The Rules of Scrum: Your ScrumMaster has the bandwidth and capacity to respond within minutes to the team’s questions

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The ScrumMaster is a full Team Member of the Scrum Team and is required to be focused on helping the team achieve its goals. However, he does not do the work of the Sprint Backlog. Instead he focuses his energies on removing obstacles and helping use Scrum as best as possible. One way to achieve these goals is to be able to respond to questions by the team within minutes. If the ScrumMaster is able to do, the team will move faster, solve problems easier, and cut through obstacles much sooner. If the ScrumMaster is not able to do this, the team will become stalled, frustrated and likely lose trust in the ScrumMaster and the Scrum process.

To learn more about your ScrumMaster, visit the Scrum Team Assessment.


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The Rules of Scrum: Your ScrumMaster is expected to work diligently to remove organizational obstacles

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One of the valuable and important responsibilities of the ScrumMaster is to remove obstacles that impede the team’s work. This is necessary so that the team can become more and more productive in their work which gives greater value to the company. If the ScrumMaster does not work diligently on removing these organizations obstacles, the team will get bogged down by challenges and become demotivated to progress, and their morale will drop and become apathetic to the work and to Scrum. The benefit of removing these large obstacles is that it speeds up the cycle time of the work by the team. This is essential so the Team Members can focus their energies on delivering working software.

To learn more about organizational obstacles, visit the Scrum Team Assessment.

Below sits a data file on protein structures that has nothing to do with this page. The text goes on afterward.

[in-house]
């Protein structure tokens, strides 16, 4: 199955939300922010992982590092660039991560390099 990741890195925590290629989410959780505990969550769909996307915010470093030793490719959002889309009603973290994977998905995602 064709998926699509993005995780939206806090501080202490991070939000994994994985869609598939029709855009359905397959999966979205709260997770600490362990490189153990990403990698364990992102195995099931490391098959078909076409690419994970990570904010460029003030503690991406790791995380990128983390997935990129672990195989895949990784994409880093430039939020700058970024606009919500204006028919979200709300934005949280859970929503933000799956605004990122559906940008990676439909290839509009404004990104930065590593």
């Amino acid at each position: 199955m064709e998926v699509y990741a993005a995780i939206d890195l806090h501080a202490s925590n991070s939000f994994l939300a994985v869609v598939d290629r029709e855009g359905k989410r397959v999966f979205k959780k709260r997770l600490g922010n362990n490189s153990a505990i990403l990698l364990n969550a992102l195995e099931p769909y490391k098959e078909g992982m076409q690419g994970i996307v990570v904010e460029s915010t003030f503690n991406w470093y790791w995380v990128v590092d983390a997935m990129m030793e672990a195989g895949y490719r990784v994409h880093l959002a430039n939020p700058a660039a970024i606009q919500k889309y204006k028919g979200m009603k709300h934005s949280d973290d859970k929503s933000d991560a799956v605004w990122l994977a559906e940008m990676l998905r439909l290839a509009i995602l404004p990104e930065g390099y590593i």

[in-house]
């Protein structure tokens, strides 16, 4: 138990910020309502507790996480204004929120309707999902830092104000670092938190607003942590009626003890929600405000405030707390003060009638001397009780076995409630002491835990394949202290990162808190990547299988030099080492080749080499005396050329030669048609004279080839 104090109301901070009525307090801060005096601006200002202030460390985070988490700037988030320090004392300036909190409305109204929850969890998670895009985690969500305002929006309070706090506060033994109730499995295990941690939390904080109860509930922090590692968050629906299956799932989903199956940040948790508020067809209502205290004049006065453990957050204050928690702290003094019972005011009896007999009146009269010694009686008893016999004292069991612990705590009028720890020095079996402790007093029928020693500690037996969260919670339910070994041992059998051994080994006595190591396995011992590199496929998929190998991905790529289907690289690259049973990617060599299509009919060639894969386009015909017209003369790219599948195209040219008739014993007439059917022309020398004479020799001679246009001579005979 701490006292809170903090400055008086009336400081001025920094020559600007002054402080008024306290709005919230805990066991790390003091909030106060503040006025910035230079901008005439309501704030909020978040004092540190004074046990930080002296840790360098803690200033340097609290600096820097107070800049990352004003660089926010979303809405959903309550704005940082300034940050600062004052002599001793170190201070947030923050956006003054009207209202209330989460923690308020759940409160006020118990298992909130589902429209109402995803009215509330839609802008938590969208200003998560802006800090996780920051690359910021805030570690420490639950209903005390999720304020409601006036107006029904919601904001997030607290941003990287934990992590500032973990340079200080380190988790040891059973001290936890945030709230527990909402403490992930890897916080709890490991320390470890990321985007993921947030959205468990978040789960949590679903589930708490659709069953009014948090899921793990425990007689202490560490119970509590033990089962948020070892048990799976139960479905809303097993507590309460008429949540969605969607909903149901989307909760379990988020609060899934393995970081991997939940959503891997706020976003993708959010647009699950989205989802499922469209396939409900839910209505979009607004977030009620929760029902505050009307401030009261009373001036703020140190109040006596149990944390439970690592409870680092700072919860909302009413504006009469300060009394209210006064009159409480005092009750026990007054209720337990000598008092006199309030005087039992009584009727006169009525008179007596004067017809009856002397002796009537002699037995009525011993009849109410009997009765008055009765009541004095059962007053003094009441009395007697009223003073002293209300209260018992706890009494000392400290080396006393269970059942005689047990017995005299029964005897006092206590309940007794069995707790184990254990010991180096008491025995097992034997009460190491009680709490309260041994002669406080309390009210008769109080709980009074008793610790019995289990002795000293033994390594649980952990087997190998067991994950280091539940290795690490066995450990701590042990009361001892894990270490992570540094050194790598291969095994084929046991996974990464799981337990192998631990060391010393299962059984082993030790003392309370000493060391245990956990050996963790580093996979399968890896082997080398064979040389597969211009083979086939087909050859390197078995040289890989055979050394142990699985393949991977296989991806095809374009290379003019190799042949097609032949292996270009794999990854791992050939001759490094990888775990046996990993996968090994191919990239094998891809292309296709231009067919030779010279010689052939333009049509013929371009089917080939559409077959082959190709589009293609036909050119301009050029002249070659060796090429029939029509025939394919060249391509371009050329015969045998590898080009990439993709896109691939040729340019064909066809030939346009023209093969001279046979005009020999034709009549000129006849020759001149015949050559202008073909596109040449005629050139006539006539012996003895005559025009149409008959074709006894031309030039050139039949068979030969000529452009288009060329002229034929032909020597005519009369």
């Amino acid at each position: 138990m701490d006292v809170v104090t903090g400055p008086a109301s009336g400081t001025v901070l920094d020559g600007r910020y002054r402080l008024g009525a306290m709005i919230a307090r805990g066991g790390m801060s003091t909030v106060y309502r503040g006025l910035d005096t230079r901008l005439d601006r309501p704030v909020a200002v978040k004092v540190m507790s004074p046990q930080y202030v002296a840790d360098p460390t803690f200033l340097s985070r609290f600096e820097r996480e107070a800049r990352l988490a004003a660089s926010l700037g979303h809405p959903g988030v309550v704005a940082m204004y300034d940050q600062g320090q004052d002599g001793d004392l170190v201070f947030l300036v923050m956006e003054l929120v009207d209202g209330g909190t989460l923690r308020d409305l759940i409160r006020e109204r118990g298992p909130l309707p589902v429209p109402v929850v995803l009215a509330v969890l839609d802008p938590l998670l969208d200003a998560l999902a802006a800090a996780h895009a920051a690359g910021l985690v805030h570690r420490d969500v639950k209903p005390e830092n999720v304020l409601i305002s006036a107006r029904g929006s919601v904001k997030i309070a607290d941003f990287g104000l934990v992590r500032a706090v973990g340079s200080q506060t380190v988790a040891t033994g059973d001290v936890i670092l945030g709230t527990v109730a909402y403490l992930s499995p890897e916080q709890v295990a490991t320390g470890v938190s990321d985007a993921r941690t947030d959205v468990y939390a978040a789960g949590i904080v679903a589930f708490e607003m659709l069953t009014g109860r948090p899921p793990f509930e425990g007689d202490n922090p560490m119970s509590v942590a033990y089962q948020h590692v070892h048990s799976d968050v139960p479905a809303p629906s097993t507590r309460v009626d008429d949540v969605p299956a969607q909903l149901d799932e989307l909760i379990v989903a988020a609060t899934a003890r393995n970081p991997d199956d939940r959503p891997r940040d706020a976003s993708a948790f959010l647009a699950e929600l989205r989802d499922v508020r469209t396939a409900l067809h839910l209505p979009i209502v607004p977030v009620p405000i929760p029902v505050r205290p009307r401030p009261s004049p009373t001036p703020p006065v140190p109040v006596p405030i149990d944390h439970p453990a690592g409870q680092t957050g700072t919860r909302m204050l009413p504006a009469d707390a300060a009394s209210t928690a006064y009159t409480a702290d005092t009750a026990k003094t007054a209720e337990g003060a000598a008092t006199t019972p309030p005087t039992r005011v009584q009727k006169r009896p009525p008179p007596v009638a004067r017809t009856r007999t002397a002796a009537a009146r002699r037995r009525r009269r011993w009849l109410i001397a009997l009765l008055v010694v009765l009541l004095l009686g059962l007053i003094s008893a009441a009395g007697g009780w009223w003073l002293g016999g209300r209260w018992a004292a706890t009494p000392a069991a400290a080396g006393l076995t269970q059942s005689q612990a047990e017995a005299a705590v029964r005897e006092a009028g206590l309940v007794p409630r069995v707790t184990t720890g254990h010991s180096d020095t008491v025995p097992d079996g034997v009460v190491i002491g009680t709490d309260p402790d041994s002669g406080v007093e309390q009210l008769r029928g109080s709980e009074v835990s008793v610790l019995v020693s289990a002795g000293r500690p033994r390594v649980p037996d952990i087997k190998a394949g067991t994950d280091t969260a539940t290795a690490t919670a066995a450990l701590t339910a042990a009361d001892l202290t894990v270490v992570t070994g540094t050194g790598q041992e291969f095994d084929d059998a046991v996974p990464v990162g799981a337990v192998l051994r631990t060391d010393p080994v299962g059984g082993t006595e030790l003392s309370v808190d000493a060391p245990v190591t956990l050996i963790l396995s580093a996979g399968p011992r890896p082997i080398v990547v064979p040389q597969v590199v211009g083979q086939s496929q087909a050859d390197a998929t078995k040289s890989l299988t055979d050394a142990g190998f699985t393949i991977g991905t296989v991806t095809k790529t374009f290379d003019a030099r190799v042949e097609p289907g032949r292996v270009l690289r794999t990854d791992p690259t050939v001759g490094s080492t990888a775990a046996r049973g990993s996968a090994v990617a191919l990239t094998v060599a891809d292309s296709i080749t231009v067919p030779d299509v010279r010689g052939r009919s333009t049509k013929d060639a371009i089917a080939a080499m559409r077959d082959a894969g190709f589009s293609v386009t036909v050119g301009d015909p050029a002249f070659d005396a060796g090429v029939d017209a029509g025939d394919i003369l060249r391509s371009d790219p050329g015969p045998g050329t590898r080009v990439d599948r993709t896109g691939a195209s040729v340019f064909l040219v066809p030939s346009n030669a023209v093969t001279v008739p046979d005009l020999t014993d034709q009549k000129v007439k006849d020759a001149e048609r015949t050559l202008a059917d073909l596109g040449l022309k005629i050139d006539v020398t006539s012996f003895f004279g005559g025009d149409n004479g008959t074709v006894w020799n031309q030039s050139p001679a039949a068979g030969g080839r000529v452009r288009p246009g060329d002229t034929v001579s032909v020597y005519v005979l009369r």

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The Rules of Scrum: Your ScrumMaster is empowered to immediately remove in-team obstacles

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One of the primary ways that the ScrumMaster serves the team is by removing impediments to the progress of the team. If the team does not have what it needs to progress in its work, whether it be technology, tools, the right space, etc., the ScrumMaster must have the authority to immediately fill those gaps for the team. The ScrumMaster should not need permission from management in order to get the team what it needs. There should be request procedure that the ScrumMaster needs to go through in order to get sign-off from acquisition departments and what not. At the same time, if there are interpersonal issues between team members, the ScrumMaster must be empowered to intervene and help individuals overcome their differences without the involvement or permission from their direct line managers. Any process or procedure that the ScrumMaster is forced to follow prolongs the impediment for the team as well as the consequential waste and unrealized delivery of value.

To learn more about in-team obstacles, visit the Scrum Team Assessment.


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The Rules of Scrum: All people outside the team know that it is the ScrumMaster’s job to shield the team from interruptions

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A ScrumMaster is an individual who both guides and protects the Scrum Team. One of the ways that the ScrumMaster protects the Scrum Team is by shielding it from interruptions. The interruptions that the ScrumMaster cares about stopping are those that are from outside the team when they are in a Sprint. Most interruptions are not related to the team’s current work and need to be blocked by the ScrumMaster so that the team will be able to focus on its current goal: the Sprint and its Product Backlog Items. All of the stakeholders of the team need to be aware that the ScrumMaster is responsible for blocking these interruptions. This awareness creates a freedom for the ScrumMaster to do this very difficult part of the job in a way that is transparent and effective. If the stakeholders are not aware of this part of the job, then they may become upset when interruptions are blocked or find ways around the ScrumMaster to get interruptions to specific team members. If the team is not aware that this is the ScrumMaster’s job, they may feel trapped, may lose hope in the Scrum process, may take on the work themselves (which will be too much for them since they are responsible for the execution of the Sprint goal), feel unsafe which could lead to hiding obstacles (which causes waste and delays), and it may even cause Team Members to accept interruptions as normal which will create an environment where interruptions and unrelated requests become widespread. All of these negatives effects and many more can be solved by the organization knowing that the ScrumMaster’s job is to shield the team from interruptions.